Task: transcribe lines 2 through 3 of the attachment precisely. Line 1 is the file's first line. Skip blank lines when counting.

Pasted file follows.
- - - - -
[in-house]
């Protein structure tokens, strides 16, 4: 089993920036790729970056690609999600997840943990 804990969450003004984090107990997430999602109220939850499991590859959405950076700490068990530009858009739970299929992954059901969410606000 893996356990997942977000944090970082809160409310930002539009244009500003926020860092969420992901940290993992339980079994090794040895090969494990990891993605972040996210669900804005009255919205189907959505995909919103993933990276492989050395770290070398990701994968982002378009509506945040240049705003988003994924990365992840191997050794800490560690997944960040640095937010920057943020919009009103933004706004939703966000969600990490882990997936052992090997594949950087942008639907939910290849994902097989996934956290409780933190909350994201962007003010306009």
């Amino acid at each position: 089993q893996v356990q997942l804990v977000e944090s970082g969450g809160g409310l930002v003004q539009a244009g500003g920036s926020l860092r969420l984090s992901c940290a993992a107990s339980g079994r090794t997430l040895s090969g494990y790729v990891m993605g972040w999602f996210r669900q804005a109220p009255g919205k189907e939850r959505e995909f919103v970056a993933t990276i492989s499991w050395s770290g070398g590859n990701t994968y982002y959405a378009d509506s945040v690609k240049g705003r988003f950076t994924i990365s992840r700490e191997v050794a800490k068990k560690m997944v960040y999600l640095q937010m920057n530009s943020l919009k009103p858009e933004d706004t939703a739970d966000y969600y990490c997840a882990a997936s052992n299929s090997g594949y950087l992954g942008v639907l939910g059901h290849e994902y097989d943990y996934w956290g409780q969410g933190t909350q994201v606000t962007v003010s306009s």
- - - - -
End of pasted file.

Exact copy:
């Protein structure tokens, strides 16, 4: 089993920036790729970056690609999600997840943990 804990969450003004984090107990997430999602109220939850499991590859959405950076700490068990530009858009739970299929992954059901969410606000 893996356990997942977000944090970082809160409310930002539009244009500003926020860092969420992901940290993992339980079994090794040895090969494990990891993605972040996210669900804005009255919205189907959505995909919103993933990276492989050395770290070398990701994968982002378009509506945040240049705003988003994924990365992840191997050794800490560690997944960040640095937010920057943020919009009103933004706004939703966000969600990490882990997936052992090997594949950087942008639907939910290849994902097989996934956290409780933190909350994201962007003010306009």
């Amino acid at each position: 089993q893996v356990q997942l804990v977000e944090s970082g969450g809160g409310l930002v003004q539009a244009g500003g920036s926020l860092r969420l984090s992901c940290a993992a107990s339980g079994r090794t997430l040895s090969g494990y790729v990891m993605g972040w999602f996210r669900q804005a109220p009255g919205k189907e939850r959505e995909f919103v970056a993933t990276i492989s499991w050395s770290g070398g590859n990701t994968y982002y959405a378009d509506s945040v690609k240049g705003r988003f950076t994924i990365s992840r700490e191997v050794a800490k068990k560690m997944v960040y999600l640095q937010m920057n530009s943020l919009k009103p858009e933004d706004t939703a739970d966000y969600y990490c997840a882990a997936s052992n299929s090997g594949y950087l992954g942008v639907l939910g059901h290849e994902y097989d943990y996934w956290g409780q969410g933190t909350q994201v606000t962007v003010s306009s």